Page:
From James Seng, Program Director.
In our work with clients, we may want to open them up to more control over their bodies by introducing them to breath work. Many exercise modalities provide specific instruction in breath work and many share commonalities.
We can teach athletes how to get the most out of each breath, expand their lung capacity and blood oxygen capacity and get the benefit of increased VO2. They will perform faster, longer with proper breathing. Forced rapid and deep inhalation can strengthen and train the inspiratory muscles while forced rapid exhalations can strengthen the expiatory muscles. Breath retention exercises can expand the oxygen carrying capacity of our blood, the overall lung capacity and oxygen exaction rates. Check out what the Oxygen Advantage has to say about breathing for optimal performance.
Breath work is excellent for people suffering from hypertension and obesity as well. Many studies have shown that breath work lowers blood pressure both in the short term and long term, which makes it a great treatment. https://pubmed.ncbi.nlm.nih.gov/11319675/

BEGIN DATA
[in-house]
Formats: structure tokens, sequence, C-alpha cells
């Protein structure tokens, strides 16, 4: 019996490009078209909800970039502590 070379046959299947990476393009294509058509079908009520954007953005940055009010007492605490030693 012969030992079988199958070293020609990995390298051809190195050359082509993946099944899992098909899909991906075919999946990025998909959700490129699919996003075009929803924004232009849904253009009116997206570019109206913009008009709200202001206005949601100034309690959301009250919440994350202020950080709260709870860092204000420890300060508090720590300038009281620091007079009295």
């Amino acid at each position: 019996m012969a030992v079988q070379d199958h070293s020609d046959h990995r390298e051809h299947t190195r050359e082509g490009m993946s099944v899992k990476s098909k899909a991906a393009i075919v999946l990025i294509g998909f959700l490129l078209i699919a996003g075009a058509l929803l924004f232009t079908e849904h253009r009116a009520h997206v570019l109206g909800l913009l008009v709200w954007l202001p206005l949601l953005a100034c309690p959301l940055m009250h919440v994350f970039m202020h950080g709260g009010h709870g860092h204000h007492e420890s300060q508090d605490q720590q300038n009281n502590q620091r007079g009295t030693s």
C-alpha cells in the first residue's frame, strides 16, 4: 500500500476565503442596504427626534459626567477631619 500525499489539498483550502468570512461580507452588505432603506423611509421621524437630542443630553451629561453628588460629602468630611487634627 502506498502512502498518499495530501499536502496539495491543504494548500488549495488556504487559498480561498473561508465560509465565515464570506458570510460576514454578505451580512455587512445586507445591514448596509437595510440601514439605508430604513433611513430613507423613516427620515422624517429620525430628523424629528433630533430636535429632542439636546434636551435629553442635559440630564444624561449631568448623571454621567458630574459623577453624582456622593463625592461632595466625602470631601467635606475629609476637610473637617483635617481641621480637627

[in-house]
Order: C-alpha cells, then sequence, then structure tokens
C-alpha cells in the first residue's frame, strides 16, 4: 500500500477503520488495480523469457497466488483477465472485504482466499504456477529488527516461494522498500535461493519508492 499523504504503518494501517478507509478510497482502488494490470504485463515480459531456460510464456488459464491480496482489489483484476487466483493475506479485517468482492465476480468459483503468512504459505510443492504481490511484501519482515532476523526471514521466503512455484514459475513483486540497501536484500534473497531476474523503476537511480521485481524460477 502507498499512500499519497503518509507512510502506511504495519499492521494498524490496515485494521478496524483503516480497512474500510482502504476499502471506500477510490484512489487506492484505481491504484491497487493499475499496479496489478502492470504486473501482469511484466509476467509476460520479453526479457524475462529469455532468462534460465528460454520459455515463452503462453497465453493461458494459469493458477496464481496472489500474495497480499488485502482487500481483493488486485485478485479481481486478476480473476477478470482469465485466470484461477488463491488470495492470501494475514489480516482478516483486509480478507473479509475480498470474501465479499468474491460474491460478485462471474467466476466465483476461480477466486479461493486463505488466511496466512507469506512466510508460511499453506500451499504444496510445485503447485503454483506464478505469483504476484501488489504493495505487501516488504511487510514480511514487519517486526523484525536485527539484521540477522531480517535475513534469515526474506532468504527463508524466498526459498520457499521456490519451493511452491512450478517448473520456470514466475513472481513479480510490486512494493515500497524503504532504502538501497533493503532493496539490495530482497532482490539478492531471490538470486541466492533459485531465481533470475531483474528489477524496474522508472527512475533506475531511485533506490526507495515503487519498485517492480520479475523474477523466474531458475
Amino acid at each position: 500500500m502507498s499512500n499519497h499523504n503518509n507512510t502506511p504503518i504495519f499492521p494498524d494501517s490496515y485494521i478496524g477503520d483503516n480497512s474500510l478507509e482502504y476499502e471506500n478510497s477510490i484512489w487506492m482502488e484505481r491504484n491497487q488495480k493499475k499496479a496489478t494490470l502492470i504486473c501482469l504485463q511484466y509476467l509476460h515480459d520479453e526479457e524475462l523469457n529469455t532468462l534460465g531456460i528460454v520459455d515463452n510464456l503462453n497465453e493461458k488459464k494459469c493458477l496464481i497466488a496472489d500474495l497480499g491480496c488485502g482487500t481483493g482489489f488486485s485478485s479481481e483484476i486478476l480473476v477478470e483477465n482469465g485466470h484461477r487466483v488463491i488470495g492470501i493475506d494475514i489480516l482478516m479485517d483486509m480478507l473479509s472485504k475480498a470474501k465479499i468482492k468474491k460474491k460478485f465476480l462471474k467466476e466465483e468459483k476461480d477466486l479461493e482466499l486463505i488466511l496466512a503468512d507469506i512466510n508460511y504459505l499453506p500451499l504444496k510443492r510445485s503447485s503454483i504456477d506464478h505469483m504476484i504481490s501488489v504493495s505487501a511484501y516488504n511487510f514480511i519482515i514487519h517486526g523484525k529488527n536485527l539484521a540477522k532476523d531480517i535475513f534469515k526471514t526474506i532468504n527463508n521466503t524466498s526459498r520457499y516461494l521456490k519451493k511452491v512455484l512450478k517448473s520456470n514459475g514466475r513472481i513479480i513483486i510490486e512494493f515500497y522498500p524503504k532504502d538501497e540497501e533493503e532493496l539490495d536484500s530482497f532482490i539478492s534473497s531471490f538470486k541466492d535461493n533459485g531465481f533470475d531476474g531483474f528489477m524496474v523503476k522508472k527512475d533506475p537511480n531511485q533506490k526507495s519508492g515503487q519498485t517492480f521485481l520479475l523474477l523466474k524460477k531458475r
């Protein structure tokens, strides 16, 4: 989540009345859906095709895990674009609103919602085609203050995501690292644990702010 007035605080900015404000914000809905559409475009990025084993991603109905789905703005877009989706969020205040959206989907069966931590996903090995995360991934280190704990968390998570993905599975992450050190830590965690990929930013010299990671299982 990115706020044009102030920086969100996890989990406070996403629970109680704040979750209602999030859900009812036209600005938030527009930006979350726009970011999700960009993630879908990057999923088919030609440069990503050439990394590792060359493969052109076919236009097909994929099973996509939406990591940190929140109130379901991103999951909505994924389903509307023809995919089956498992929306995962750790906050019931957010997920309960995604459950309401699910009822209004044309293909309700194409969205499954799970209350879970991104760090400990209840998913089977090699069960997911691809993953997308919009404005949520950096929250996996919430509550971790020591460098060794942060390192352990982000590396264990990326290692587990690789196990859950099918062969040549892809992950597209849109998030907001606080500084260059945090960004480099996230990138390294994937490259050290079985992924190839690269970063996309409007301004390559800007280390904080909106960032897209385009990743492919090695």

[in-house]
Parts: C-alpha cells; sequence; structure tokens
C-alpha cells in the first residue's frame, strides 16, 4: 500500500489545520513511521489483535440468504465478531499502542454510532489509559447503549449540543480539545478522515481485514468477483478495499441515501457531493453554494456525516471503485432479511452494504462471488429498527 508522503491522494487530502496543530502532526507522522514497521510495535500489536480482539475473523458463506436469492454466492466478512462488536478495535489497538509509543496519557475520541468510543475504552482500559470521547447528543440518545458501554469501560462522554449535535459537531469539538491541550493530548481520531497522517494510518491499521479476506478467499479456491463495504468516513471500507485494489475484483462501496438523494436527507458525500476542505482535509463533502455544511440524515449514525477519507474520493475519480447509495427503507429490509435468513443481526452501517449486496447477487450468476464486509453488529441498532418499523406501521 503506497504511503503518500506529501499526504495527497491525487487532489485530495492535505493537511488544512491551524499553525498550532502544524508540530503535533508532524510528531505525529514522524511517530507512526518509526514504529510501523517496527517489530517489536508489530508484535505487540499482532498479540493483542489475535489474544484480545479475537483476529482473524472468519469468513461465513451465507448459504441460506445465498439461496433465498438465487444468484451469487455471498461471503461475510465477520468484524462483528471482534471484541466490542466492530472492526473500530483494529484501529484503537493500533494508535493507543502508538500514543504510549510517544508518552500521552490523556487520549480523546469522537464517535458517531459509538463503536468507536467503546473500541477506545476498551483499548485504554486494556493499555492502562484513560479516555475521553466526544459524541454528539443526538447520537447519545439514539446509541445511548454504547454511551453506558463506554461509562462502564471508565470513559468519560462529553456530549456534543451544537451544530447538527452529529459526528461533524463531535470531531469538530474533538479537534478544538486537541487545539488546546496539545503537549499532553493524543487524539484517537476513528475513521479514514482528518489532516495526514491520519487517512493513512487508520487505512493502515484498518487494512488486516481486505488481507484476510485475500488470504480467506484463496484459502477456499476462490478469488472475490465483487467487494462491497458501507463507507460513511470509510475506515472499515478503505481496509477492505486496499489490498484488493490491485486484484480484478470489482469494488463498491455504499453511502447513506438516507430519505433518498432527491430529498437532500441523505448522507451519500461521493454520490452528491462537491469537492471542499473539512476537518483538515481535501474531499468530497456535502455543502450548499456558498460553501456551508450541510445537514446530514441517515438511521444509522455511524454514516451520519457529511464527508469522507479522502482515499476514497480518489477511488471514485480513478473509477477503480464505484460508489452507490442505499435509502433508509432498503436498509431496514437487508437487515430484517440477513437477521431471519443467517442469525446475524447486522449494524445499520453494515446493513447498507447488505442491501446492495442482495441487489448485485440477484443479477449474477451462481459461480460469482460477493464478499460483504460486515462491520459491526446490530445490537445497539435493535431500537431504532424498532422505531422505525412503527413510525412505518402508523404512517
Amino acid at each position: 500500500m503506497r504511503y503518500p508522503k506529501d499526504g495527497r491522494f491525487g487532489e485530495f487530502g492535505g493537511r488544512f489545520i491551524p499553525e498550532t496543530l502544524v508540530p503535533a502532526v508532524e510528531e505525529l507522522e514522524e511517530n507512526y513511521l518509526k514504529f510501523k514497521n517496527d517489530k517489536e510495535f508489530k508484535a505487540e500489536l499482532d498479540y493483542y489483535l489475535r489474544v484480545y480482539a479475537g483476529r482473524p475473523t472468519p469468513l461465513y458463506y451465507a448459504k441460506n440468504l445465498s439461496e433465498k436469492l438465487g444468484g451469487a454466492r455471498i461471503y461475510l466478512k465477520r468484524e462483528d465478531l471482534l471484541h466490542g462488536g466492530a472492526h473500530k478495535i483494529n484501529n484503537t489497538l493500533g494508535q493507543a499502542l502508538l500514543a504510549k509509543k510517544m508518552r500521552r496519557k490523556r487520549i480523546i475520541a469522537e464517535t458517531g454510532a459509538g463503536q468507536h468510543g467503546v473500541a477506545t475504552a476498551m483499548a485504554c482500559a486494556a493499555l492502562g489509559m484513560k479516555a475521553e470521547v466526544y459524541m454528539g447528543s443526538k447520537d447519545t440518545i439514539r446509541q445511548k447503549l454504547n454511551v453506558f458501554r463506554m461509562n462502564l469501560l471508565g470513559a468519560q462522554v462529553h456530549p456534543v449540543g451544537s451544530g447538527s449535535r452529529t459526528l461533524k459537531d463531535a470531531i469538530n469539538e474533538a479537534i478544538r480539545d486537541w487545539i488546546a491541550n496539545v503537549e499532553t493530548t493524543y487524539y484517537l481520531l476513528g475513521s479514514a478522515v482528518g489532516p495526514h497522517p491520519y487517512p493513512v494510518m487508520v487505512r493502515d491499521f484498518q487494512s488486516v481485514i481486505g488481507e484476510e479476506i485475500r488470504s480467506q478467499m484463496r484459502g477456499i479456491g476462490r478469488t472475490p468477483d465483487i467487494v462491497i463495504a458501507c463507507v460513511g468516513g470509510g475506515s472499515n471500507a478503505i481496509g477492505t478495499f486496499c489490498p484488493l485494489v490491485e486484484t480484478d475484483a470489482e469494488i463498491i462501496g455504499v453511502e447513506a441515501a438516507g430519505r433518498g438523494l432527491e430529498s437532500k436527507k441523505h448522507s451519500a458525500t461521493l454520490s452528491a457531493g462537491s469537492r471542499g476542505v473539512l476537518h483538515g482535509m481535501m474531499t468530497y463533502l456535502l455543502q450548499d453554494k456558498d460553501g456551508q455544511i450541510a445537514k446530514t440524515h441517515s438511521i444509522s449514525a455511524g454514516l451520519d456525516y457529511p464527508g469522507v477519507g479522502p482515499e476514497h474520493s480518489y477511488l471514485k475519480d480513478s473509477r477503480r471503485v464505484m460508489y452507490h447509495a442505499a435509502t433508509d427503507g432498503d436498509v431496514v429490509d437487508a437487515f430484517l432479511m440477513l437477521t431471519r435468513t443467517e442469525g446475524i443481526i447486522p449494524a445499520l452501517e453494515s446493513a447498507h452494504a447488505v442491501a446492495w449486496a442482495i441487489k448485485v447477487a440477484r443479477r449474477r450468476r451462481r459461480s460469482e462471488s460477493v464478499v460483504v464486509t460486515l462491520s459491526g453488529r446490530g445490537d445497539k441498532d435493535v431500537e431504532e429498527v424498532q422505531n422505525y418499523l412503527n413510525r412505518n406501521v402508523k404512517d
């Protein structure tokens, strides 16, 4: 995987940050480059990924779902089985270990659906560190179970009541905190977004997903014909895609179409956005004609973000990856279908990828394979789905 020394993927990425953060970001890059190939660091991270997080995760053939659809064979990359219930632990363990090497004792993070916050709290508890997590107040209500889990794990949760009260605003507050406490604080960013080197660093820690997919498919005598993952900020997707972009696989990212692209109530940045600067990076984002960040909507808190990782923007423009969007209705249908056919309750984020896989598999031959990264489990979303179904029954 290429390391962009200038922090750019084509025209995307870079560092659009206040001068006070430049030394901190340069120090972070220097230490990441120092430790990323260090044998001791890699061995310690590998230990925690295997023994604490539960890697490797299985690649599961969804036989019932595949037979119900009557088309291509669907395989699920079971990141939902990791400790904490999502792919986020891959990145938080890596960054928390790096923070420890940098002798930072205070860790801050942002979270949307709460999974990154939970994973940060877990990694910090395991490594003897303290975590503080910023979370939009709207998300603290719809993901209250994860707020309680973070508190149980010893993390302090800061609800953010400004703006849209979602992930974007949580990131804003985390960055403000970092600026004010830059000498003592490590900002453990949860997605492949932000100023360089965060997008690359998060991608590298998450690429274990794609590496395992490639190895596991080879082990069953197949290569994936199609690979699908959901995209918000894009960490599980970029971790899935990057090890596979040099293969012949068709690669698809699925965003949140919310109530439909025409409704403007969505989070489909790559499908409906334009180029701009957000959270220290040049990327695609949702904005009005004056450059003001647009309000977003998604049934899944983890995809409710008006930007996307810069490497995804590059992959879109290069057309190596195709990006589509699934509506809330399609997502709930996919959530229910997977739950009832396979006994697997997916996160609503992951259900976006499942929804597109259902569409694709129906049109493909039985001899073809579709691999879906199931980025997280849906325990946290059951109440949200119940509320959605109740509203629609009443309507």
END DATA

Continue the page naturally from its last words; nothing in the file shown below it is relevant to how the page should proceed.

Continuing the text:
Controlling the breath can also help us get deeper into ourselves and our bodies, offering control of processes that were thought to be only under subconscious control (check out: Wim Hoff). In this ted talk Lucas Rockwood talks about the power of breath.
In Yoga breath work is called pranayama and has specific goals associated with each exercise. Pranayama from Yogajournal.com
There are many ACSM approved certifications for breath coach. This can be something you peruse to enrich your own life and to add to the value you can offer to your clients.